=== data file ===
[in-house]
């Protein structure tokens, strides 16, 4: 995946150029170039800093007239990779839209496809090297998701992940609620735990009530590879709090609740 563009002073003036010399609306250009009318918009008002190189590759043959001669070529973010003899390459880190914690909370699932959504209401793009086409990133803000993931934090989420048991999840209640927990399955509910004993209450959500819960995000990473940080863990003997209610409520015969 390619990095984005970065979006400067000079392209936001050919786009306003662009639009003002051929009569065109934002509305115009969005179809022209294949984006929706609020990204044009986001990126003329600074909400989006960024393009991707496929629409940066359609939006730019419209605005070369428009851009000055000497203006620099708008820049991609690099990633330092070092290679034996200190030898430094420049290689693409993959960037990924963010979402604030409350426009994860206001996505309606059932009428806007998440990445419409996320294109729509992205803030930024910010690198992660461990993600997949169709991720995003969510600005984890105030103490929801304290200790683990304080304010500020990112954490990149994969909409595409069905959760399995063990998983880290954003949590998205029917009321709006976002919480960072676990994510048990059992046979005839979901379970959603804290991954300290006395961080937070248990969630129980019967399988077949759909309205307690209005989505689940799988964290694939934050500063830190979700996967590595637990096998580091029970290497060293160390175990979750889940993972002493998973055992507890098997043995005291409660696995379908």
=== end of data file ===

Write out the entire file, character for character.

[in-house]
């Protein structure tokens, strides 16, 4: 995946150029170039800093007239990779839209496809090297998701992940609620735990009530590879709090609740 563009002073003036010399609306250009009318918009008002190189590759043959001669070529973010003899390459880190914690909370699932959504209401793009086409990133803000993931934090989420048991999840209640927990399955509910004993209450959500819960995000990473940080863990003997209610409520015969 390619990095984005970065979006400067000079392209936001050919786009306003662009639009003002051929009569065109934002509305115009969005179809022209294949984006929706609020990204044009986001990126003329600074909400989006960024393009991707496929629409940066359609939006730019419209605005070369428009851009000055000497203006620099708008820049991609690099990633330092070092290679034996200190030898430094420049290689693409993959960037990924963010979402604030409350426009994860206001996505309606059932009428806007998440990445419409996320294109729509992205803030930024910010690198992660461990993600997949169709991720995003969510600005984890105030103490929801304290200790683990304080304010500020990112954490990149994969909409595409069905959760399995063990998983880290954003949590998205029917009321709006976002919480960072676990994510048990059992046979005839979901379970959603804290991954300290006395961080937070248990969630129980019967399988077949759909309205307690209005989505689940799988964290694939934050500063830190979700996967590595637990096998580091029970290497060293160390175990979750889940993972002493998973055992507890098997043995005291409660696995379908």